The enclosures known as the Oak enclosure and
Arboretum have previously undergone management with pigs to start
the process of restoring the woodland meadow areas.
This is specified as an objective in the Holland Park
Woodland Management Plan: to restore and maintain meadow and
grassland habitats in the Wildlife enclosure, Arboretum and Oak
The pigs previously grazed the enclosures to
reduce the bramble and nettles and clear the ground to make way for
more meadow species. The pigs were most successful in the Oak
enclosure which has seen minimal bramble and nettle
return. In the Arboretum the pigs were less successful.
This site had been left un-grazed for two years and there were
not enough pigs to cover the ground effectively, so the nettles in
this enclosure still make up a large proportion of the
In order to continue the restoration programme
of the woodland meadows cattle have been introduced to graze over
the summer in both enclosures in 2013. This is seen to be an
innovative and progressive approach to woodland management within
London. This approach will have a minimal impact on the park's
We will be using English Longhorn cattle, a
native breed, which are good generalist foragers and will reduce
the biomass on both sites, and will encourage an increase in
diversity of wildflowers in the meadows.
The use of cows will help reduce the need for
chemicals and mechanical interference although an initial strim of
the nettles in the Arboretum has taken place to provide easier
foraging for the cows when they arrive.
It has been found that cows can be used in
various woodland management situations to help with the overall
management of the woodland. The cows provide an excellent natural
clearing source, and can be used to manage the removal of bracken,
bramble and nettles. Cows reduce the need for chemicals and
mechanical interference on scarification sites. They can also help
in the removal of invasive exotic weeds. Cows can easily be used to
clear the ‘brash’ and undergrowth of woodland to help the
regeneration of saplings, woodland pasture and small herbaceous
Cow Paddocks within Holland Park
Initially the project ran in the Arboretum and
is now being extended into the Oak enclosure.
(Click on the image to enlarge the map)
The Cow enclosures (paddocks) are fenced using
electrified “stock fencing” which is set back from the existing
chestnut fencing. This double fencing prevents the cows from
escaping into the larger woodland enclosure and also prevents
interference from park users.
The woodland area has been registered with the
Rural Payments Agency (RPA). RPA is an Executive Agency of
the Department for Environment, Food and Rural Affairs (Defra). RPA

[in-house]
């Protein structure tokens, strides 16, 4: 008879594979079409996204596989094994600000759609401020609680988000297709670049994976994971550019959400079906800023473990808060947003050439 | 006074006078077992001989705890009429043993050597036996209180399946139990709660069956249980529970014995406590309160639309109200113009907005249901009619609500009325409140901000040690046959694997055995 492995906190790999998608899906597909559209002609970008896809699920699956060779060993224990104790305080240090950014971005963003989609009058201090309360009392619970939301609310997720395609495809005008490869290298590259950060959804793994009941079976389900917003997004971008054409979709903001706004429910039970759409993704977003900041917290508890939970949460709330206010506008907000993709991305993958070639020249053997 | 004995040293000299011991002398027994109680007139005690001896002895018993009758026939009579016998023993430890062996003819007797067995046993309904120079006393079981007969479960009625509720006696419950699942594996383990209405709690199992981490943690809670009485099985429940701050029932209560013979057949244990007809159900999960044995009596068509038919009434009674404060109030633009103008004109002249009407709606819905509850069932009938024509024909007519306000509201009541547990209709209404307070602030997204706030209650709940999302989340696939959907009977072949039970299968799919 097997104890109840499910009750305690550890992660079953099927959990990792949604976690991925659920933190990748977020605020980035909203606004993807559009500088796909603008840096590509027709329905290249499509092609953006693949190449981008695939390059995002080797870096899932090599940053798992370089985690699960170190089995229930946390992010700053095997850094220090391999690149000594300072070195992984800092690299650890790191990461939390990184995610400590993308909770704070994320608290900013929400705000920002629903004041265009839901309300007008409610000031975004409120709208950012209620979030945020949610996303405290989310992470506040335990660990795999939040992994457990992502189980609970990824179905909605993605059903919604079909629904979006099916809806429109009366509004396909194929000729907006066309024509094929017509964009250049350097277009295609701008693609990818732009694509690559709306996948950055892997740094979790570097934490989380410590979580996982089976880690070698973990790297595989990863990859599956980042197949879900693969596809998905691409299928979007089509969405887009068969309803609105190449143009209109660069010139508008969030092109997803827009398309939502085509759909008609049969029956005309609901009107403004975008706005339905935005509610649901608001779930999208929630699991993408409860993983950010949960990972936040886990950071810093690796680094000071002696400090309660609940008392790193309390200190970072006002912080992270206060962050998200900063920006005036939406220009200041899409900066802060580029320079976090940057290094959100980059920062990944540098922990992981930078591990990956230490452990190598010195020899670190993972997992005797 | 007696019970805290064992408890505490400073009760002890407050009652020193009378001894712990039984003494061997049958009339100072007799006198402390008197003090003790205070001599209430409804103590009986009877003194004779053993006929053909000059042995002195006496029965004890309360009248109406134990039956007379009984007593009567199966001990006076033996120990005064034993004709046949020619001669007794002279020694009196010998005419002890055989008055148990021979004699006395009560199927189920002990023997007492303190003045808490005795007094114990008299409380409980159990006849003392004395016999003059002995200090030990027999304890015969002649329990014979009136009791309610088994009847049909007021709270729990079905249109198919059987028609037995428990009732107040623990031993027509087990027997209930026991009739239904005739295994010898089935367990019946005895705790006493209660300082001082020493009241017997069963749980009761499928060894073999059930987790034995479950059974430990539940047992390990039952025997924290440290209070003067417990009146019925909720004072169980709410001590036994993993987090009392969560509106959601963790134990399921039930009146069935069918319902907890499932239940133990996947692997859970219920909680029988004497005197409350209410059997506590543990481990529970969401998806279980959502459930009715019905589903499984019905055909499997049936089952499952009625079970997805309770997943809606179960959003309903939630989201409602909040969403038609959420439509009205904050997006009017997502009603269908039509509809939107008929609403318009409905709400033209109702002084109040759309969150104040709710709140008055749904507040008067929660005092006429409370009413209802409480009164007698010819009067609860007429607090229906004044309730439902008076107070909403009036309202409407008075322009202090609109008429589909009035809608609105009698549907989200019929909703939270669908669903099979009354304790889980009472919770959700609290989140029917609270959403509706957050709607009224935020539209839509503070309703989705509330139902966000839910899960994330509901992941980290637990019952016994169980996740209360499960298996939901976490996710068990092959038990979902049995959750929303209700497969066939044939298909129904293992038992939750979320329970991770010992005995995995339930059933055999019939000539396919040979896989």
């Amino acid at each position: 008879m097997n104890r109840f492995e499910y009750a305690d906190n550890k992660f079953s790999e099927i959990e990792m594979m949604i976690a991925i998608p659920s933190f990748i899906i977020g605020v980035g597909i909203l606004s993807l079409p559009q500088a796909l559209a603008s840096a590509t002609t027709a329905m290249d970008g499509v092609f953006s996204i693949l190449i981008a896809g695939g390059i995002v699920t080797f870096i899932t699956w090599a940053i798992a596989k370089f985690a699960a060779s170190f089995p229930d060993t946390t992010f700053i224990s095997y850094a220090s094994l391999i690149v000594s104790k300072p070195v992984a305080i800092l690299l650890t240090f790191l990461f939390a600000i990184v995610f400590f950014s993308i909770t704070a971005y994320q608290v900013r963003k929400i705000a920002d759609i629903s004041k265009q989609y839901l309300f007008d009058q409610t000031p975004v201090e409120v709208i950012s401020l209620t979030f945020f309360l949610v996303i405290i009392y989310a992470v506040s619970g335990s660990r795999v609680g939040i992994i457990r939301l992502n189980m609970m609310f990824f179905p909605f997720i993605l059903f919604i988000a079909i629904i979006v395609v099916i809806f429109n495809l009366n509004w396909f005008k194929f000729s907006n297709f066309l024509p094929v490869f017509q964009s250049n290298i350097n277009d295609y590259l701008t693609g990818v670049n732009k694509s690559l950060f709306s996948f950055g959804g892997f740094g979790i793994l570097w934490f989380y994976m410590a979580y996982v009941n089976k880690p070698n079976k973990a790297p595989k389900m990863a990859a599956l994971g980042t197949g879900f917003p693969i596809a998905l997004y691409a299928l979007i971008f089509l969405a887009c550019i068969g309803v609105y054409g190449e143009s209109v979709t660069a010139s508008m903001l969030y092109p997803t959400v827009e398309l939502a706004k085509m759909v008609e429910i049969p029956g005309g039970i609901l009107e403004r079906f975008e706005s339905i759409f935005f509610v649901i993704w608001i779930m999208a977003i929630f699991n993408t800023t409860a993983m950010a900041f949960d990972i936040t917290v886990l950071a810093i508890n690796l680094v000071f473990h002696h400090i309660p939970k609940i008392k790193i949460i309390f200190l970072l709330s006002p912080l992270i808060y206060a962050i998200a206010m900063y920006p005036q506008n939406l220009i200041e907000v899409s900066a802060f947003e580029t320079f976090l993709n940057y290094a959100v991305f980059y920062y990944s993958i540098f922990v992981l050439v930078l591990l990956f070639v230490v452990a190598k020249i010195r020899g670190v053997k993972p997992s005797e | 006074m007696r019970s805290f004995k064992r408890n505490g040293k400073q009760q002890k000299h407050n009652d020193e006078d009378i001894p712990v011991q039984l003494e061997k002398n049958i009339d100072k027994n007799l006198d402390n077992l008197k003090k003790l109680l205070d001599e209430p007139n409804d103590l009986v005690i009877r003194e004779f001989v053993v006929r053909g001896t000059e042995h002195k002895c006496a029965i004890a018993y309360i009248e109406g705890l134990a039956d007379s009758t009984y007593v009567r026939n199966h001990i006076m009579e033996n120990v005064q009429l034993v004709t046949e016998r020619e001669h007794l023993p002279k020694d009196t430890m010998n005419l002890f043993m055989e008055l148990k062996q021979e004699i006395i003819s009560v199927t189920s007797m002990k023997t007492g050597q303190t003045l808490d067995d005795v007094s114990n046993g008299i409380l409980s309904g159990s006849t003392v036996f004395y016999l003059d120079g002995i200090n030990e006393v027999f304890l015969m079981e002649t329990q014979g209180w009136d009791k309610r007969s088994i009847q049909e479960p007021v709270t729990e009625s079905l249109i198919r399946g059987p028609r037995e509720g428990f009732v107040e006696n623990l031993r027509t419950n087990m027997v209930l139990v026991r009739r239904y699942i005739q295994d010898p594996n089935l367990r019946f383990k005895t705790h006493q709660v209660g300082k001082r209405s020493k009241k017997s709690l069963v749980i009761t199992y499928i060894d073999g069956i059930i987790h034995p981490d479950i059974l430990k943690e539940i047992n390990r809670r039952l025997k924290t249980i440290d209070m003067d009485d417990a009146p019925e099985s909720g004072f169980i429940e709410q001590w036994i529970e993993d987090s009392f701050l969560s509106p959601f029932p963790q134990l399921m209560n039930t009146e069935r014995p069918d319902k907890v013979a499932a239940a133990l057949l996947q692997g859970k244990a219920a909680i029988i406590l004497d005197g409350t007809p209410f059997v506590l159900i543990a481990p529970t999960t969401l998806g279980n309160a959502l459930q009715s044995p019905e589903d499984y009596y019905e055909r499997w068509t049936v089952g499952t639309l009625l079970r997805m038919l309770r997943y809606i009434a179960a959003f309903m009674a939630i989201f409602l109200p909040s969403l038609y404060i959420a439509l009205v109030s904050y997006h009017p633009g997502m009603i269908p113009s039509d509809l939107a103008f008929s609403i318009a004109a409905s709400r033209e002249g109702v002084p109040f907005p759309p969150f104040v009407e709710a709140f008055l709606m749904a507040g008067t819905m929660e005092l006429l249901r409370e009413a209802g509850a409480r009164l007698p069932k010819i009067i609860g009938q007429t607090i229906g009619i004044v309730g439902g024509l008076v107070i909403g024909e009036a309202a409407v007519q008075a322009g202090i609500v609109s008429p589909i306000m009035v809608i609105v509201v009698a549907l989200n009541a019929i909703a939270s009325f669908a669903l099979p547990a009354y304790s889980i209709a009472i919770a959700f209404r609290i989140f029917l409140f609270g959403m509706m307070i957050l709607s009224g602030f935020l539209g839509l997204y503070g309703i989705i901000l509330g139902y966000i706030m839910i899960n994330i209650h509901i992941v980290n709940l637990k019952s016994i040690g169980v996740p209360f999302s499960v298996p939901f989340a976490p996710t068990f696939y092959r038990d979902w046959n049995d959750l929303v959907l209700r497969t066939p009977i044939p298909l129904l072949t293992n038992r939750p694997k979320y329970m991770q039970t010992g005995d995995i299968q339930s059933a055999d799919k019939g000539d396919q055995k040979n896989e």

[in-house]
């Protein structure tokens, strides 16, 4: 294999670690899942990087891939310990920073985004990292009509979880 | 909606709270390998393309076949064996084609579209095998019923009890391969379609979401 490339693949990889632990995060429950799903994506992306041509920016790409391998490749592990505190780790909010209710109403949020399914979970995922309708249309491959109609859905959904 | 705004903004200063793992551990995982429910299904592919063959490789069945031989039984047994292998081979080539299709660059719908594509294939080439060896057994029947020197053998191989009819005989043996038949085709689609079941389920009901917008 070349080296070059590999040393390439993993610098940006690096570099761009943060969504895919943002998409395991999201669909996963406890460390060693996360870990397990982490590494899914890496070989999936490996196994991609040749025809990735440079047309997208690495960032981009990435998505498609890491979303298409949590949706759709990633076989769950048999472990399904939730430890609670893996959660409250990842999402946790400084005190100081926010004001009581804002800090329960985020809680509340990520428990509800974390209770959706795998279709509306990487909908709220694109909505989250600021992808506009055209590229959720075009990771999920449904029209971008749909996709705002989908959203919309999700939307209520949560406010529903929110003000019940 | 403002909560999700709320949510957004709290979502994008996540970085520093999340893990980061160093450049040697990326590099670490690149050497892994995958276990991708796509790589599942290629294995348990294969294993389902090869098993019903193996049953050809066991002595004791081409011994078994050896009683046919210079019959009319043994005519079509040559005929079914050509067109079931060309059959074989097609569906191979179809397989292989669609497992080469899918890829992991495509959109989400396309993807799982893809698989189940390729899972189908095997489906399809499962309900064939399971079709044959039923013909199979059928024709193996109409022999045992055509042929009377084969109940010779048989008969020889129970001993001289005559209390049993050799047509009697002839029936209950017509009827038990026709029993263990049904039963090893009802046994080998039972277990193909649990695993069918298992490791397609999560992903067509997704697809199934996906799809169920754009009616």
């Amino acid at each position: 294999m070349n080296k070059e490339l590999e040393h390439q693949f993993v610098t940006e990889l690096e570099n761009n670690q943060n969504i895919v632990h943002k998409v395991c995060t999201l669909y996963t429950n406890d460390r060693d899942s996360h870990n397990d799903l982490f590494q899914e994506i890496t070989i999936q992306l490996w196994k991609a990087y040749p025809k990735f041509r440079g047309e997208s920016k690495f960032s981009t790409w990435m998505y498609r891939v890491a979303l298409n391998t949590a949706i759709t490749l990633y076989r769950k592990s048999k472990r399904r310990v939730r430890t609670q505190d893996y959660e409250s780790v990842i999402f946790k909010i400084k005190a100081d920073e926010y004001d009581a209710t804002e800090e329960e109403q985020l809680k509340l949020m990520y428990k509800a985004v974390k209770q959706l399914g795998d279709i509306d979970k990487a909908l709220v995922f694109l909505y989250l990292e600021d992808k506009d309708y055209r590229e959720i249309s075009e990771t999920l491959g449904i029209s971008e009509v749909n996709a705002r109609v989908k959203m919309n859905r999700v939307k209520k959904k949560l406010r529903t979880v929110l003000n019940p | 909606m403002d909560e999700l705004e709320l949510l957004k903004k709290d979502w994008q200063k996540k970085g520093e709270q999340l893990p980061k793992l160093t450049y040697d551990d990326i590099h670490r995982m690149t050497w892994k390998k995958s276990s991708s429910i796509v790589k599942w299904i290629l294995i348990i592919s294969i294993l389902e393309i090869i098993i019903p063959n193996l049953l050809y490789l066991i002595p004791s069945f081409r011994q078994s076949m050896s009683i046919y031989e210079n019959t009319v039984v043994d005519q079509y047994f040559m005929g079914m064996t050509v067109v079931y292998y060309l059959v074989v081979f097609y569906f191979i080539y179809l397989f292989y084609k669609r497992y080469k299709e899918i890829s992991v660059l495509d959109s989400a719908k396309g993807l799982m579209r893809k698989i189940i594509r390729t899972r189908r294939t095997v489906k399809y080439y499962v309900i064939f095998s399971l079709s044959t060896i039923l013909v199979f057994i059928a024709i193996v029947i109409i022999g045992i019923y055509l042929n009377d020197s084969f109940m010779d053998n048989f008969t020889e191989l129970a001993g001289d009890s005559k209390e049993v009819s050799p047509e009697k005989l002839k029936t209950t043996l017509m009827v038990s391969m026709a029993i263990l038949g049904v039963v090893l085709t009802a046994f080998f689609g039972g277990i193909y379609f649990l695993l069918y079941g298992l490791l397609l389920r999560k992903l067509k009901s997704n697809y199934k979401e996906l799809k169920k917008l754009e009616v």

is a major delivery body for Defra, and has developed the Rural
Land Register (RLR) which holds digital maps of all registered land
The aim of this project is to restore the
wildflower meadow in both of these enclosures. This is necessary,
as the area has become encroached with bramble and
The success of this project will be monitored
and will inform the longer term management plan for these
areas. We may introduce grazing over a number of years to
improve the floral diversity of these enclosures.
The cows will not eat the much loved daffodil
and bluebell bulbs. While they may turn over the bulbs in certain
areas, which is likely to reduce this year’s flowers, in the long
term the bulbs will benefit from the disturbance and being
“chipped”. This will mean that they are likely to flower more
vigorously in following seasons.
Wildflower meadows are a valued part of our
countryside and are one of our fastest disappearing habitats: over
95 per cent have been lost. As a result, many of our native
wildflowers are in decline and some have almost disappeared.
Wildflower meadows support birds and small mammals; they are also
home to many invertebrates, including butterflies, grasshoppers and
About the cows
The cows we are using are British Longhorns.
Longhorns are one of the oldest and larger of the native breeds of
British cow. The breed was originally used as oxen to plough the
land, potential was seen by pioneers such as Robert Bakewell in the
1700s and with the help of selective breeding the longhorn rose to
fame as a superior beef animal.
Longhorns are renowned for their docility,
strong maternal instincts and rough grazing abilities. Where
other cattle would turn up their noses the Longhorn digs in:
nettles, diverse grasses, wild flowers and thistles, it eats them
all, making it a fantastic grazing animal.